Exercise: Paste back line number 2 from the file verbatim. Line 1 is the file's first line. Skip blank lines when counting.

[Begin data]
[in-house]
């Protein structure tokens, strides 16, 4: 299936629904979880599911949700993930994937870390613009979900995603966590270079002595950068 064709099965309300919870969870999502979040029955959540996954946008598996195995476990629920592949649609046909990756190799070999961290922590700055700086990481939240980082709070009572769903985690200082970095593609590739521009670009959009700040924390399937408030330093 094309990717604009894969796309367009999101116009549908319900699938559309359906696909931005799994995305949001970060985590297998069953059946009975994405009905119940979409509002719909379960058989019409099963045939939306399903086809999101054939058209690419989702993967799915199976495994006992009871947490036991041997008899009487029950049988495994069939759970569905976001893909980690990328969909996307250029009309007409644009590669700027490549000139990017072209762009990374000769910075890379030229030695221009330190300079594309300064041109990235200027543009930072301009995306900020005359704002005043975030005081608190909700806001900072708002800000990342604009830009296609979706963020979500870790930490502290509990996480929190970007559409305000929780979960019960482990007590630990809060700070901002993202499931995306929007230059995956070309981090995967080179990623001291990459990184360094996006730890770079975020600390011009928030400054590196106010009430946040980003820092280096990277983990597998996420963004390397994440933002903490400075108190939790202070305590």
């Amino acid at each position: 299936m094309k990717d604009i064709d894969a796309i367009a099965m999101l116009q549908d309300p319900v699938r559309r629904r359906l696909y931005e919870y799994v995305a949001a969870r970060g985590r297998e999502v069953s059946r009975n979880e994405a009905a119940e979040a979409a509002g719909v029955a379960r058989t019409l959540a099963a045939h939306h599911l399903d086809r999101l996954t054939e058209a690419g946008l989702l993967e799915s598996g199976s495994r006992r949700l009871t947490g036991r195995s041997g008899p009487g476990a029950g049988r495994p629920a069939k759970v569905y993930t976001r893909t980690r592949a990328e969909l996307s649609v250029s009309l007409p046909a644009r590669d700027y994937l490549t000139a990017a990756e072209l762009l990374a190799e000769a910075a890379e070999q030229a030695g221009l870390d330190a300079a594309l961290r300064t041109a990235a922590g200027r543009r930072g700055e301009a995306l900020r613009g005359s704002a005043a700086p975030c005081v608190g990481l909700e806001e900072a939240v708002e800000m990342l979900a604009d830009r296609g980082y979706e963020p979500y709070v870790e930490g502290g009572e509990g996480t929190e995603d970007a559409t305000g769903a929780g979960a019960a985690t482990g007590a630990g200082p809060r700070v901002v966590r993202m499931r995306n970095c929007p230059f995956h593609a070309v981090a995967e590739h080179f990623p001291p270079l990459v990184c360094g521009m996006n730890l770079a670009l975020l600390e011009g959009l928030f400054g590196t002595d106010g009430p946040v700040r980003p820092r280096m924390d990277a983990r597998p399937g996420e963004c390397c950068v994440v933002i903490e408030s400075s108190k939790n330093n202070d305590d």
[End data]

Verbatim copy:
């Protein structure tokens, strides 16, 4: 299936629904979880599911949700993930994937870390613009979900995603966590270079002595950068 064709099965309300919870969870999502979040029955959540996954946008598996195995476990629920592949649609046909990756190799070999961290922590700055700086990481939240980082709070009572769903985690200082970095593609590739521009670009959009700040924390399937408030330093 094309990717604009894969796309367009999101116009549908319900699938559309359906696909931005799994995305949001970060985590297998069953059946009975994405009905119940979409509002719909379960058989019409099963045939939306399903086809999101054939058209690419989702993967799915199976495994006992009871947490036991041997008899009487029950049988495994069939759970569905976001893909980690990328969909996307250029009309007409644009590669700027490549000139990017072209762009990374000769910075890379030229030695221009330190300079594309300064041109990235200027543009930072301009995306900020005359704002005043975030005081608190909700806001900072708002800000990342604009830009296609979706963020979500870790930490502290509990996480929190970007559409305000929780979960019960482990007590630990809060700070901002993202499931995306929007230059995956070309981090995967080179990623001291990459990184360094996006730890770079975020600390011009928030400054590196106010009430946040980003820092280096990277983990597998996420963004390397994440933002903490400075108190939790202070305590």